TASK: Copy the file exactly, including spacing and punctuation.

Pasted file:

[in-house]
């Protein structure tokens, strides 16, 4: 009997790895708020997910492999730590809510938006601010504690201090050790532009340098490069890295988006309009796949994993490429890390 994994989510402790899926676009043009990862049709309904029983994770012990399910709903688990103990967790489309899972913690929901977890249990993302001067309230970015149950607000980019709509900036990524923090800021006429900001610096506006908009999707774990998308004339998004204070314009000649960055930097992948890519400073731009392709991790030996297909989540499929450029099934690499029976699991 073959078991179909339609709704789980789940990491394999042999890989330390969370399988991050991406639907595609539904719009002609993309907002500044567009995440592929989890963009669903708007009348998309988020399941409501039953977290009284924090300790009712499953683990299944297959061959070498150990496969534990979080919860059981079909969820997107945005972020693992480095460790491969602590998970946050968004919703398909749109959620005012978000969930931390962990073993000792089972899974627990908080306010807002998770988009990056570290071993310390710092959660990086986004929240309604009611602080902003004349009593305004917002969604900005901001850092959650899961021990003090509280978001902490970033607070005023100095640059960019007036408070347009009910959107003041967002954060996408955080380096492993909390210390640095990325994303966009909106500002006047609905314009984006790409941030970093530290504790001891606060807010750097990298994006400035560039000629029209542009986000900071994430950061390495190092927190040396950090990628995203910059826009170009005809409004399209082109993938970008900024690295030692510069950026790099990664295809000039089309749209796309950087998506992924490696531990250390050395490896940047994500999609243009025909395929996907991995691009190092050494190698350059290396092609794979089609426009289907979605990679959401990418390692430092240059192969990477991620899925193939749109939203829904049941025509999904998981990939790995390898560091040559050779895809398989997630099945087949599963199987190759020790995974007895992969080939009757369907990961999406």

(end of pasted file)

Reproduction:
[in-house]
């Protein structure tokens, strides 16, 4: 009997790895708020997910492999730590809510938006601010504690201090050790532009340098490069890295988006309009796949994993490429890390 994994989510402790899926676009043009990862049709309904029983994770012990399910709903688990103990967790489309899972913690929901977890249990993302001067309230970015149950607000980019709509900036990524923090800021006429900001610096506006908009999707774990998308004339998004204070314009000649960055930097992948890519400073731009392709991790030996297909989540499929450029099934690499029976699991 073959078991179909339609709704789980789940990491394999042999890989330390969370399988991050991406639907595609539904719009002609993309907002500044567009995440592929989890963009669903708007009348998309988020399941409501039953977290009284924090300790009712499953683990299944297959061959070498150990496969534990979080919860059981079909969820997107945005972020693992480095460790491969602590998970946050968004919703398909749109959620005012978000969930931390962990073993000792089972899974627990908080306010807002998770988009990056570290071993310390710092959660990086986004929240309604009611602080902003004349009593305004917002969604900005901001850092959650899961021990003090509280978001902490970033607070005023100095640059960019007036408070347009009910959107003041967002954060996408955080380096492993909390210390640095990325994303966009909106500002006047609905314009984006790409941030970093530290504790001891606060807010750097990298994006400035560039000629029209542009986000900071994430950061390495190092927190040396950090990628995203910059826009170009005809409004399209082109993938970008900024690295030692510069950026790099990664295809000039089309749209796309950087998506992924490696531990250390050395490896940047994500999609243009025909395929996907991995691009190092050494190698350059290396092609794979089609426009289907979605990679959401990418390692430092240059192969990477991620899925193939749109939203829904049941025509999904998981990939790995390898560091040559050779895809398989997630099945087949599963199987190759020790995974007895992969080939009757369907990961999406």